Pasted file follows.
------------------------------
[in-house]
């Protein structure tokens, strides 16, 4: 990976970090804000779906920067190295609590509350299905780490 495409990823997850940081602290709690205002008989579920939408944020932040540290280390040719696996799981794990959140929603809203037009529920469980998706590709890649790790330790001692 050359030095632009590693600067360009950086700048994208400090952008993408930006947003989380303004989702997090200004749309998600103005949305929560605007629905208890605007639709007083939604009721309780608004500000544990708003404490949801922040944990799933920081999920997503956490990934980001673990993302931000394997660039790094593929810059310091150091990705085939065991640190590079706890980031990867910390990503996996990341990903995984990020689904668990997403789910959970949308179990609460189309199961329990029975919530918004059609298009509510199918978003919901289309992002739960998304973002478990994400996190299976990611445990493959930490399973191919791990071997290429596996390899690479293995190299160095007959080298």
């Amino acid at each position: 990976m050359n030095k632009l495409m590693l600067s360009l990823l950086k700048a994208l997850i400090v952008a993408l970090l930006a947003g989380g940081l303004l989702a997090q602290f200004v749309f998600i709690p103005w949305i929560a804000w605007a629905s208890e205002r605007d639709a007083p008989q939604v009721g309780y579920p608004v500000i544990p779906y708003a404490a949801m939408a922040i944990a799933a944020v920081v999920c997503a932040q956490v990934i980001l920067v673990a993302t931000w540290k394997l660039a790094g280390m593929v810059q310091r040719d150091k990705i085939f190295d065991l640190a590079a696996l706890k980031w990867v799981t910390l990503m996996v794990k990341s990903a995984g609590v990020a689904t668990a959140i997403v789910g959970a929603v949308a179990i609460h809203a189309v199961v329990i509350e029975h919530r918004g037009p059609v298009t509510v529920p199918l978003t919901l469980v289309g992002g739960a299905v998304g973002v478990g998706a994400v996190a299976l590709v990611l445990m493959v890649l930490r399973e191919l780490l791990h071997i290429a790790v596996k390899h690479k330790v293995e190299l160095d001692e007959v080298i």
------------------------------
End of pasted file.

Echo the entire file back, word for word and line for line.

[in-house]
């Protein structure tokens, strides 16, 4: 990976970090804000779906920067190295609590509350299905780490 495409990823997850940081602290709690205002008989579920939408944020932040540290280390040719696996799981794990959140929603809203037009529920469980998706590709890649790790330790001692 050359030095632009590693600067360009950086700048994208400090952008993408930006947003989380303004989702997090200004749309998600103005949305929560605007629905208890605007639709007083939604009721309780608004500000544990708003404490949801922040944990799933920081999920997503956490990934980001673990993302931000394997660039790094593929810059310091150091990705085939065991640190590079706890980031990867910390990503996996990341990903995984990020689904668990997403789910959970949308179990609460189309199961329990029975919530918004059609298009509510199918978003919901289309992002739960998304973002478990994400996190299976990611445990493959930490399973191919791990071997290429596996390899690479293995190299160095007959080298």
């Amino acid at each position: 990976m050359n030095k632009l495409m590693l600067s360009l990823l950086k700048a994208l997850i400090v952008a993408l970090l930006a947003g989380g940081l303004l989702a997090q602290f200004v749309f998600i709690p103005w949305i929560a804000w605007a629905s208890e205002r605007d639709a007083p008989q939604v009721g309780y579920p608004v500000i544990p779906y708003a404490a949801m939408a922040i944990a799933a944020v920081v999920c997503a932040q956490v990934i980001l920067v673990a993302t931000w540290k394997l660039a790094g280390m593929v810059q310091r040719d150091k990705i085939f190295d065991l640190a590079a696996l706890k980031w990867v799981t910390l990503m996996v794990k990341s990903a995984g609590v990020a689904t668990a959140i997403v789910g959970a929603v949308a179990i609460h809203a189309v199961v329990i509350e029975h919530r918004g037009p059609v298009t509510v529920p199918l978003t919901l469980v289309g992002g739960a299905v998304g973002v478990g998706a994400v996190a299976l590709v990611l445990m493959v890649l930490r399973e191919l780490l791990h071997i290429a790790v596996k390899h690479k330790v293995e190299l160095d001692e007959v080298i």